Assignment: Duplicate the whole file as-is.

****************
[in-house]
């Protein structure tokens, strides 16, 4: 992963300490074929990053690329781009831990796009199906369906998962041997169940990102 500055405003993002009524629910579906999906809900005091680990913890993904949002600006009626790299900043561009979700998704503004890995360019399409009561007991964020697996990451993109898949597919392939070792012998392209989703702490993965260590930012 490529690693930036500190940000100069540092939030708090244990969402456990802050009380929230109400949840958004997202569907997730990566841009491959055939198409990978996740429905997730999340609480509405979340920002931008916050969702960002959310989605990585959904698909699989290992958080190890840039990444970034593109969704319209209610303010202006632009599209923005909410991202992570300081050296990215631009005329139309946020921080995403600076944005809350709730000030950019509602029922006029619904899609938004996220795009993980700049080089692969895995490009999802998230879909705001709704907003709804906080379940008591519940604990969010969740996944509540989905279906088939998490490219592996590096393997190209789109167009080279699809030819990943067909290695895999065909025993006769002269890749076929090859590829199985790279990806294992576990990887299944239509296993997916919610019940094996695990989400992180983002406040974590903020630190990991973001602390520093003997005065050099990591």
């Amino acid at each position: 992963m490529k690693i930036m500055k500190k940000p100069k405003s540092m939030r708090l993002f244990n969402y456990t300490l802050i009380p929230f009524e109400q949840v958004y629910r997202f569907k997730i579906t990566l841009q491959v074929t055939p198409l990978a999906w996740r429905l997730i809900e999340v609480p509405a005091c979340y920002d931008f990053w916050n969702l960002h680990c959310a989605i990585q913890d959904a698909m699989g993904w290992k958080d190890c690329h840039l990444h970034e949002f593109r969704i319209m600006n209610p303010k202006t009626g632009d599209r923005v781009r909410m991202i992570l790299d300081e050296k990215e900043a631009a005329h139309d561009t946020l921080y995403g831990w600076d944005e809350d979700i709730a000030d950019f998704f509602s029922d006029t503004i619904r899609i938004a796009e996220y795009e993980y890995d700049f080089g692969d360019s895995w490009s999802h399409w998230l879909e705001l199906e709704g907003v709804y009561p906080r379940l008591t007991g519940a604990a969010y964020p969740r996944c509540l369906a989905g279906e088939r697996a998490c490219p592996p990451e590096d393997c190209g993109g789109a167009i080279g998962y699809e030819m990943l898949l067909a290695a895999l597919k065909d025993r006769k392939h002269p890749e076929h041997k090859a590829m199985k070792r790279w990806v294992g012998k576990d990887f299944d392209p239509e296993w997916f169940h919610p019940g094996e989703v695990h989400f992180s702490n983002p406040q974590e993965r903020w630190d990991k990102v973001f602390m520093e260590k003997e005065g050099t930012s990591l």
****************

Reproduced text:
[in-house]
């Protein structure tokens, strides 16, 4: 992963300490074929990053690329781009831990796009199906369906998962041997169940990102 500055405003993002009524629910579906999906809900005091680990913890993904949002600006009626790299900043561009979700998704503004890995360019399409009561007991964020697996990451993109898949597919392939070792012998392209989703702490993965260590930012 490529690693930036500190940000100069540092939030708090244990969402456990802050009380929230109400949840958004997202569907997730990566841009491959055939198409990978996740429905997730999340609480509405979340920002931008916050969702960002959310989605990585959904698909699989290992958080190890840039990444970034593109969704319209209610303010202006632009599209923005909410991202992570300081050296990215631009005329139309946020921080995403600076944005809350709730000030950019509602029922006029619904899609938004996220795009993980700049080089692969895995490009999802998230879909705001709704907003709804906080379940008591519940604990969010969740996944509540989905279906088939998490490219592996590096393997190209789109167009080279699809030819990943067909290695895999065909025993006769002269890749076929090859590829199985790279990806294992576990990887299944239509296993997916919610019940094996695990989400992180983002406040974590903020630190990991973001602390520093003997005065050099990591």
């Amino acid at each position: 992963m490529k690693i930036m500055k500190k940000p100069k405003s540092m939030r708090l993002f244990n969402y456990t300490l802050i009380p929230f009524e109400q949840v958004y629910r997202f569907k997730i579906t990566l841009q491959v074929t055939p198409l990978a999906w996740r429905l997730i809900e999340v609480p509405a005091c979340y920002d931008f990053w916050n969702l960002h680990c959310a989605i990585q913890d959904a698909m699989g993904w290992k958080d190890c690329h840039l990444h970034e949002f593109r969704i319209m600006n209610p303010k202006t009626g632009d599209r923005v781009r909410m991202i992570l790299d300081e050296k990215e900043a631009a005329h139309d561009t946020l921080y995403g831990w600076d944005e809350d979700i709730a000030d950019f998704f509602s029922d006029t503004i619904r899609i938004a796009e996220y795009e993980y890995d700049f080089g692969d360019s895995w490009s999802h399409w998230l879909e705001l199906e709704g907003v709804y009561p906080r379940l008591t007991g519940a604990a969010y964020p969740r996944c509540l369906a989905g279906e088939r697996a998490c490219p592996p990451e590096d393997c190209g993109g789109a167009i080279g998962y699809e030819m990943l898949l067909a290695a895999l597919k065909d025993r006769k392939h002269p890749e076929h041997k090859a590829m199985k070792r790279w990806v294992g012998k576990d990887f299944d392209p239509e296993w997916f169940h919610p019940g094996e989703v695990h989400f992180s702490n983002p406040q974590e993965r903020w630190d990991k990102v973001f602390m520093e260590k003997e005065g050099t930012s990591l």